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The Age of the Peshitta
Quote:Sorry, you are correct. He *commanded* the Jewish armies *in* Galilee is the idea that got stuck. You'll permit me that mistake with a newborn in the house. <!-- sSmile --><img src="{SMILIES_PATH}/smile.gif" alt="Smile" title="Smile" /><!-- sSmile -->

I understand completely. I've had a hand in raising several nephews and know that it is definitely a busy time. Congratulations by the way!
konway87 Wrote:Second, he points out the importance of his blood in his autobiography "The Life of Josephus." By his mother, he is related to Hasmonean family. Jewish Priest Josephus also has descended all along from priests.

So I was correct about this.

konway87 Wrote:Third, Aramaic was the dominant language even outside of first century Israel. Like Josephus points out, Greek was an unaccustomed language to Jews in first century AD (Antiquities of Jews Book 1, Preface). Jews knowing Greek were extremely rare (Antiquities of Jews XX XI).

So Alexandrian and other Greek-speaking Jews were not Jews? Greek inscriptions on Jewish ossuaries far outnumber Aramaic and Hebrew inscriptions and were put there either by engravers of the ossuaries themselves or scribbled on as graffiti by the families of the deceased for their own reference. The same goes for synagogue inscriptions in the 1st century (the majority are in Greek with fewer in Aramaic and even fewer in Hebrew). I vaguely remember you claim that the Romans had something to do with it, but I hope I am mistaken as that idea is unsubstantiated.

With this, I'm only saying that the linguistic landscape of Jews (given the whole of archeological evidence; the ossuaries are there) is much more complex and nuanced than Josephus' apparent understanding, where you seem to be insisting that it's all one color despite the writing (literally) on the walls.

konway87 Wrote:Fourth, the position of Josephus is extremely important aside from being a Jewish Priest. Josephus's Jewish Wars strengthens the prophecy of Jesus Christ about the destruction of Jerusalem which occured in 70 AD. Josephus "historically" testifies the existence of Jesus Christ in his book "Antiquities of Jews 20.9.1."

I didn't even touch Christian theology vis a vis Josephus at all. I'm not sure how this is relevant to what I have said. <!-- sHuh --><img src="{SMILIES_PATH}/huh.gif" alt="Huh" title="Huh" /><!-- sHuh -->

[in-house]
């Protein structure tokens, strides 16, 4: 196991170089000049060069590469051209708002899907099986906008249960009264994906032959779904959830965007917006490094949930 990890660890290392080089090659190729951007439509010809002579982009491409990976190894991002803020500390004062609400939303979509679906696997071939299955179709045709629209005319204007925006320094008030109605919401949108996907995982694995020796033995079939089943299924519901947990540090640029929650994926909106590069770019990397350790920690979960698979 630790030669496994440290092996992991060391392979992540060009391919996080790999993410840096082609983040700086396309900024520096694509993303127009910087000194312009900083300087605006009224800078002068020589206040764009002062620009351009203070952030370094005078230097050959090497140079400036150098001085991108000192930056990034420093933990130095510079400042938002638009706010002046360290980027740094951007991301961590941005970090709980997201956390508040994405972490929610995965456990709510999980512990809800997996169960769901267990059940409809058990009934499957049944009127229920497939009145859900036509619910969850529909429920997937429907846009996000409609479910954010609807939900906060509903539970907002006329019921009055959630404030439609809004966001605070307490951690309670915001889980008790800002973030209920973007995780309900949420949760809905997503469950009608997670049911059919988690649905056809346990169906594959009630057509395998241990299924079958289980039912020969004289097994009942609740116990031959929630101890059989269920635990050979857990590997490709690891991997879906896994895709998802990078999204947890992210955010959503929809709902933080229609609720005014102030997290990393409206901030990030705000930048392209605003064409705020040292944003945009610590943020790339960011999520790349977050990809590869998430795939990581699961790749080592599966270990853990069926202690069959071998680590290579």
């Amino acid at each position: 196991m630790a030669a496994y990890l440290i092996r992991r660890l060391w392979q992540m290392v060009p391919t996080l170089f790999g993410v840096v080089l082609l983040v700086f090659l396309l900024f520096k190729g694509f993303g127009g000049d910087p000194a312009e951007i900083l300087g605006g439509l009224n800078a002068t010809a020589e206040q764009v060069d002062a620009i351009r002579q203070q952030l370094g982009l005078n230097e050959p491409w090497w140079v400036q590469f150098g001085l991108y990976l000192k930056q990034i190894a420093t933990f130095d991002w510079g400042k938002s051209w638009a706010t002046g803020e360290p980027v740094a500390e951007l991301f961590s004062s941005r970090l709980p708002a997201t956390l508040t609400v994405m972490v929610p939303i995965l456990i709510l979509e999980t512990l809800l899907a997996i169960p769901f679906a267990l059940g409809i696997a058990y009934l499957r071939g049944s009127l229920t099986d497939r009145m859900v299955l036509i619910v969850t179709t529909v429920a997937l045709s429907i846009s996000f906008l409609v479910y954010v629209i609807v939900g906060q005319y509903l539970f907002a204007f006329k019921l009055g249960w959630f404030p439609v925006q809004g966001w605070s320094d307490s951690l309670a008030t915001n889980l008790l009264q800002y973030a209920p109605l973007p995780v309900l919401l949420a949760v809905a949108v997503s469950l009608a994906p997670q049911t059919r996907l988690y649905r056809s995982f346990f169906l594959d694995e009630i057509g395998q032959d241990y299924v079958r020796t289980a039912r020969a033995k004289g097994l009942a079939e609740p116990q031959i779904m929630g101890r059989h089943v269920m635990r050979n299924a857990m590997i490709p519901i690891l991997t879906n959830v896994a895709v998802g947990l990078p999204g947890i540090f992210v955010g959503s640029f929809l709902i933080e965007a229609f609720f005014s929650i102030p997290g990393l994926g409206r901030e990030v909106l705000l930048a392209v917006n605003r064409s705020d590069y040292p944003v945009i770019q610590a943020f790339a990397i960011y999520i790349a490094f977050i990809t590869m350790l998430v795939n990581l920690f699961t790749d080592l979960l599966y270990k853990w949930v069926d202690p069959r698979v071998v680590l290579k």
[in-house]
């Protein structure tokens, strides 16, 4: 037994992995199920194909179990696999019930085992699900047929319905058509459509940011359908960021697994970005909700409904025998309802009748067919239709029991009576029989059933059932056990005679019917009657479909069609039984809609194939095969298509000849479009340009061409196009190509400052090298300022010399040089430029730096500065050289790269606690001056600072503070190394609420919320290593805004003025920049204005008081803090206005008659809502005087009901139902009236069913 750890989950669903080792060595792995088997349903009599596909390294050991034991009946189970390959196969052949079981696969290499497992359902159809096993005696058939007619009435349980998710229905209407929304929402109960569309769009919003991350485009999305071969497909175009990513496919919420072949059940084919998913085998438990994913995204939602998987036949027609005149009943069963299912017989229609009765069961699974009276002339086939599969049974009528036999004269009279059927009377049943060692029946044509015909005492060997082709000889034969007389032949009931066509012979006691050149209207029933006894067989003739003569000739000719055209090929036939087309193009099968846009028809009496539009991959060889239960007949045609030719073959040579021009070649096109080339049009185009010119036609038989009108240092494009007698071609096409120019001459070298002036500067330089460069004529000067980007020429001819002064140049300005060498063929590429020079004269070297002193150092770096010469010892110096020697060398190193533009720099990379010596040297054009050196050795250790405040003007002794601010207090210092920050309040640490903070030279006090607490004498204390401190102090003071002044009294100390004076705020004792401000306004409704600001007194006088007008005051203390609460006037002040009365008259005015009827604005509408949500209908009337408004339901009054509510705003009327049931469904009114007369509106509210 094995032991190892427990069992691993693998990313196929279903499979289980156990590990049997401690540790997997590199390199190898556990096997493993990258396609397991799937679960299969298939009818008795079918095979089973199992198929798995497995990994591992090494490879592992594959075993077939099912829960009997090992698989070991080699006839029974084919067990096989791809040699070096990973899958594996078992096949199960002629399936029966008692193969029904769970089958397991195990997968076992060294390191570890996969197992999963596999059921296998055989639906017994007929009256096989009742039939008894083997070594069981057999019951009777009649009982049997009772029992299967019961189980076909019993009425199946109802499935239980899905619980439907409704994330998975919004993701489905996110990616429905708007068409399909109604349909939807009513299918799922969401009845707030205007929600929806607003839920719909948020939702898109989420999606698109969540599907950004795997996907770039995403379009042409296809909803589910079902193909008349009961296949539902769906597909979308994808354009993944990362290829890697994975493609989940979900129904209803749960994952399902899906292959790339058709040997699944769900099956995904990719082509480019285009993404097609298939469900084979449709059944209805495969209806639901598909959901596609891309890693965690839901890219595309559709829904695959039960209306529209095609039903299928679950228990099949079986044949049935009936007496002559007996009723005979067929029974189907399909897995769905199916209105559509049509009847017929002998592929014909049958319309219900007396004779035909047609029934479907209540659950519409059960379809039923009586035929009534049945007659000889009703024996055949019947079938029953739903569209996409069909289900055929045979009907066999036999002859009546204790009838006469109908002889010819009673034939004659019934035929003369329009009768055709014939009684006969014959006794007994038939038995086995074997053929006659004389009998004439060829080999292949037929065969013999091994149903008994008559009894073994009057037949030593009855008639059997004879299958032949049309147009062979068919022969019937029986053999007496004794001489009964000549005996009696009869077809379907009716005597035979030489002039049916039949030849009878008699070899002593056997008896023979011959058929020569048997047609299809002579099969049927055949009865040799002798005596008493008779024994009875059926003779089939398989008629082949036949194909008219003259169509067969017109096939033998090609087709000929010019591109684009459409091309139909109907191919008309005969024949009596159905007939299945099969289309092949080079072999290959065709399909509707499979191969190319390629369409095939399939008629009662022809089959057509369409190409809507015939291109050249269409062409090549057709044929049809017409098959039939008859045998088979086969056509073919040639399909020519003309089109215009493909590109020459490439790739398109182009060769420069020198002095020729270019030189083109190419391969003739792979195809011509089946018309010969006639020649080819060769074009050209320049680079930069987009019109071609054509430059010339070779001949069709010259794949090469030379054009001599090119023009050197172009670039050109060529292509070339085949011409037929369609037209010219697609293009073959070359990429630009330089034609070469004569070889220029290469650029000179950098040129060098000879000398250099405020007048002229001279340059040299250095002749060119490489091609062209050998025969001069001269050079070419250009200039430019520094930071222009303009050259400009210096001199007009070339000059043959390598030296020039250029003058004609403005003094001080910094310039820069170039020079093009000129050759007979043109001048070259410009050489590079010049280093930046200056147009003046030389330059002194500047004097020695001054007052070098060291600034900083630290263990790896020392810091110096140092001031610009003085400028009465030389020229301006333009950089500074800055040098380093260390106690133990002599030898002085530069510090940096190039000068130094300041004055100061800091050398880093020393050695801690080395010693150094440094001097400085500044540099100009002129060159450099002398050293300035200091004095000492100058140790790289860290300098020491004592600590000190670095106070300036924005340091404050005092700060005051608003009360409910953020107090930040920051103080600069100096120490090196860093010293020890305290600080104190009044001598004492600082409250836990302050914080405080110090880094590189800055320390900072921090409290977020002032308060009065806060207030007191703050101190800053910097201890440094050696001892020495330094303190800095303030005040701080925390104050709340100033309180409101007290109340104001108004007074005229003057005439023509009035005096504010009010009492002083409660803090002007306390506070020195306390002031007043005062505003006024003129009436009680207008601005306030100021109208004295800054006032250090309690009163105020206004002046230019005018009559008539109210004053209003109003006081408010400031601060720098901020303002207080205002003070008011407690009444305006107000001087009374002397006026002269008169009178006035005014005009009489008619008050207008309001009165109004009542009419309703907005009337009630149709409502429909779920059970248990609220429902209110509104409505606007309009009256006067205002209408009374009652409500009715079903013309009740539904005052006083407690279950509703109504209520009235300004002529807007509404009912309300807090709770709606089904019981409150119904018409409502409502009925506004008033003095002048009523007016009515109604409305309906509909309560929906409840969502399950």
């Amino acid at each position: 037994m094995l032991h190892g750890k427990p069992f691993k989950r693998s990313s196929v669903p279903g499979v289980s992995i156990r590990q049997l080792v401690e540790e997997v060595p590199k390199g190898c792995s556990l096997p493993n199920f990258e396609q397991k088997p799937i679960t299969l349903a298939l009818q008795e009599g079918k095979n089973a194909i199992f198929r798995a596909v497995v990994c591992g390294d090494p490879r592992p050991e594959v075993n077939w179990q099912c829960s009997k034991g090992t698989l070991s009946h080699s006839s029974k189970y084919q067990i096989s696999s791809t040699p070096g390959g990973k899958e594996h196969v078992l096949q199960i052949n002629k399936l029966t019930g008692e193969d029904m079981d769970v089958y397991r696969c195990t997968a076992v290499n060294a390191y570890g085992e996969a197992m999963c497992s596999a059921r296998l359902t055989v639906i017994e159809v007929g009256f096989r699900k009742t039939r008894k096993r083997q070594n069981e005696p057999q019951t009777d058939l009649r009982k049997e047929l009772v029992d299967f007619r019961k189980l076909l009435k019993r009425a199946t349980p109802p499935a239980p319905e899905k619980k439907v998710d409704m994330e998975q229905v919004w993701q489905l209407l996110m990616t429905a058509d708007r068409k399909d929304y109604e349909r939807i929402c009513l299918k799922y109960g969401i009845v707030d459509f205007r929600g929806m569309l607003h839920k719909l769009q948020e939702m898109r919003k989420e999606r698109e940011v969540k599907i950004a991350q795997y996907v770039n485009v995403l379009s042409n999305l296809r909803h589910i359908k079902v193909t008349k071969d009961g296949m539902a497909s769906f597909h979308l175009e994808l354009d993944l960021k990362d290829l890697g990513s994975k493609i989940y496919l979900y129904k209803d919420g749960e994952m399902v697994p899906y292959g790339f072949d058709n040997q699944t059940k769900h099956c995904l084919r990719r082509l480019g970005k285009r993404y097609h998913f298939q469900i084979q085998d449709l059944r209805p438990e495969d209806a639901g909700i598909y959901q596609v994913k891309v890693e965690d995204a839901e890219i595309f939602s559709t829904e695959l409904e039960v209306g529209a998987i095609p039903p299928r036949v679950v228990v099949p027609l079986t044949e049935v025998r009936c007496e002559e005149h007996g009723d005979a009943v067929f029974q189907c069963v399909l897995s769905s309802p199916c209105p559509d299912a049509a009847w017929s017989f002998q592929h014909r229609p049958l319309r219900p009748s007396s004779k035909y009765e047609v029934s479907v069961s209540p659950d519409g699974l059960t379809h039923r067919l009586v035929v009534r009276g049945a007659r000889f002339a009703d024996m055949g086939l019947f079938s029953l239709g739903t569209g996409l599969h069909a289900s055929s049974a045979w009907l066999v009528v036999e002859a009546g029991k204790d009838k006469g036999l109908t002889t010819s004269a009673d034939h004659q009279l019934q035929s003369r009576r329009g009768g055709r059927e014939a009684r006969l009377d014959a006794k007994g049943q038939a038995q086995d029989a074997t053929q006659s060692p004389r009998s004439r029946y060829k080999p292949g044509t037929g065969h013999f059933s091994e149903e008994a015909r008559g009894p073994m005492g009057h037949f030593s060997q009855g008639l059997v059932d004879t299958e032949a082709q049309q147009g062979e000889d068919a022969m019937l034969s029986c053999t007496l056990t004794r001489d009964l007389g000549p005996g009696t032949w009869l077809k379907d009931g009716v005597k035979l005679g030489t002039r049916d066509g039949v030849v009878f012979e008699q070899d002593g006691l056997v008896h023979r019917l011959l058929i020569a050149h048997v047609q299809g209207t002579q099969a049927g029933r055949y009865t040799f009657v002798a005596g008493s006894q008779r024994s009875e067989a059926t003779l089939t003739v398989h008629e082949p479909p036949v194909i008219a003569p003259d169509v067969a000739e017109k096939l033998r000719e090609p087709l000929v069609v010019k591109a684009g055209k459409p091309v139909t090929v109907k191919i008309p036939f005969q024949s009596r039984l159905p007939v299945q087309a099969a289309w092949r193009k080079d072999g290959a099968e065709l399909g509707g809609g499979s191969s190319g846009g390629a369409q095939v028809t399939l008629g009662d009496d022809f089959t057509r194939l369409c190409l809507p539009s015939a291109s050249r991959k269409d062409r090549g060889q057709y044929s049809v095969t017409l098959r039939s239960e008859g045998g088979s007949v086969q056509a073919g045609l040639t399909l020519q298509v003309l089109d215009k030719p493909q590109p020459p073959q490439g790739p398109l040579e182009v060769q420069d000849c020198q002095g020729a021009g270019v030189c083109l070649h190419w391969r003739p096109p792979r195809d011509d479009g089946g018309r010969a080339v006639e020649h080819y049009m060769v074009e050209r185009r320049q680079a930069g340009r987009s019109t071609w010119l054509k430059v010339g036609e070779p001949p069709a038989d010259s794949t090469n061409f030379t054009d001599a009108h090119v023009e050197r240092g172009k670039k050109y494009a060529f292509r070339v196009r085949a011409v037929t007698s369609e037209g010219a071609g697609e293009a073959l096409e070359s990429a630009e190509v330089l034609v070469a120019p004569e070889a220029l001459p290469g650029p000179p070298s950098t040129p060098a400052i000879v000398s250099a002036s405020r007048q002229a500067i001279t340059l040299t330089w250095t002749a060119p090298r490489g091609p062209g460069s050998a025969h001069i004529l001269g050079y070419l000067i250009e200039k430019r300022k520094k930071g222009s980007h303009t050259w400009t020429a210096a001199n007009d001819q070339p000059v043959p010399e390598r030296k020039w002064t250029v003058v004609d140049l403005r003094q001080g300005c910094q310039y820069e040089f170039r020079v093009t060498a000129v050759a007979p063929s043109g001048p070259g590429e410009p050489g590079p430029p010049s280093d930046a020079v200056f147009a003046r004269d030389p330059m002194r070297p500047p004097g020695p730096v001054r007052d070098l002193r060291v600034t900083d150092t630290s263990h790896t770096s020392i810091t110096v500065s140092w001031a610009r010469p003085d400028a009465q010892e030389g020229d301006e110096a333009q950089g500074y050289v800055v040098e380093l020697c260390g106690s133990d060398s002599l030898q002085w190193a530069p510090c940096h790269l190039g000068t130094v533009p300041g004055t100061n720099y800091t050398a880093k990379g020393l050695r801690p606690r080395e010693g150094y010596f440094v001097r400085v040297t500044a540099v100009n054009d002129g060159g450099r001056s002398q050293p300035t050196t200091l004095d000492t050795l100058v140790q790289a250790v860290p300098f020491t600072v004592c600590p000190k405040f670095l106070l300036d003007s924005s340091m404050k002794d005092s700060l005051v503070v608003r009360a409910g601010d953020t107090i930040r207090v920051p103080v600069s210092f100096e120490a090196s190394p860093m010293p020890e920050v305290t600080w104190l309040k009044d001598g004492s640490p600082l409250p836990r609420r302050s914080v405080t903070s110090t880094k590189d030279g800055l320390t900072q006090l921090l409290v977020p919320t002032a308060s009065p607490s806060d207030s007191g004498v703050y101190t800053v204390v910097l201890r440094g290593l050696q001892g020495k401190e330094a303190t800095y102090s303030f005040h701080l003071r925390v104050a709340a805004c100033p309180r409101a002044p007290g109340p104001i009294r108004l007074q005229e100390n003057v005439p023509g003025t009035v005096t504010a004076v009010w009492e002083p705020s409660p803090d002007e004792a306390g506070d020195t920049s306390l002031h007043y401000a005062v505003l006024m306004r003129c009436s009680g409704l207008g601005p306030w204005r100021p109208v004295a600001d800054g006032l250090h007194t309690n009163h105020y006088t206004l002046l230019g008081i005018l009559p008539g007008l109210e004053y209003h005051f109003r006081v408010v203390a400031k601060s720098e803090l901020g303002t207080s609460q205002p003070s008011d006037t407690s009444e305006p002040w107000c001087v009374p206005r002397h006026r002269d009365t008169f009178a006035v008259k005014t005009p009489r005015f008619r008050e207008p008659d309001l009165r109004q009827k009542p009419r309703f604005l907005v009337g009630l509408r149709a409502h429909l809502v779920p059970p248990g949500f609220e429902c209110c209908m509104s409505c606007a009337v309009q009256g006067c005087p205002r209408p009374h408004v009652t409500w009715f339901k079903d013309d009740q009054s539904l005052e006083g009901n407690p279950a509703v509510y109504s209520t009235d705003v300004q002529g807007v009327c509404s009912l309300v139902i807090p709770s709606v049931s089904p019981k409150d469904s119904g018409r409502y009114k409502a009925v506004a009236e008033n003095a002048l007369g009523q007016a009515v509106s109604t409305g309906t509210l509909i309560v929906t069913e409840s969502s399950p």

ScorpioSniper2 Wrote:I understand completely. I've had a hand in raising several nephews and know that it is definitely a busy time. Congratulations by the way!

Many thanks on all fronts. <!-- sSmile --><img src="{SMILIES_PATH}/smile.gif" alt="Smile" title="Smile" /><!-- sSmile -->
You are very good in making yourself look like a clown!

Like Josephus testifies, Greek was an unaccustomed language to Jews in first century AD.

Second, Romans were required to inscribe the languages that represented Roman Empire (Greek and Latin) when they executed someone. When Jesus Christ was crucified, Pontius Pilate wrote in three languages - Aramaic, Greek, and Latin (John 19:19-22).

Who said Jewish Priest Josephus' testimony on the destruction of Jerusalem in 70 AD is only related to Christian theology? It is related to Judaism as well due to the destruction of the temple of Jerusalem.

What is so laughable is you question the writings of Josephus and call him "a Galilean Jew" and you claim that "you are correct about the importance of the position of Josephus."

Since you have very poor knowledge in the history of first century AD, you are in no position to question Aramaic Peshitta. You should go and learn history of first century Israel before you come here and question Aramaic Peshitta.
Konway, I know you disagree with him quite strongly, but you're attitude is quite unnecessary.
Ok all my beloved brethren. A little advice from years of my forcing myself to do this:

Edit your post several times before finally submitting it. Preview it three or four times.

Start by writing the nasty stuff on your mind. Calling people names. Ridicule all you want. But don't hit the submit button.

By your third or fourth preview, and final editing you will manage to get your point across in a much more acceptable and effective manner.

Try it. Otherwise I'll soon have to lock this thread and do some editing myself. <!-- sWink --><img src="{SMILIES_PATH}/wink1.gif" alt="Wink" title="Wink" /><!-- sWink -->

+Shamasha Paul
Scorpio, the reason I am harsh with Caruso is he questions Aramaic Peshitta and the writings of Josephus. But he can't even write a simple information about Josephus correctly. That's why I said he needs to go and learn first century Israel properly before he come and question the sacred text "Aramaic Peshitta."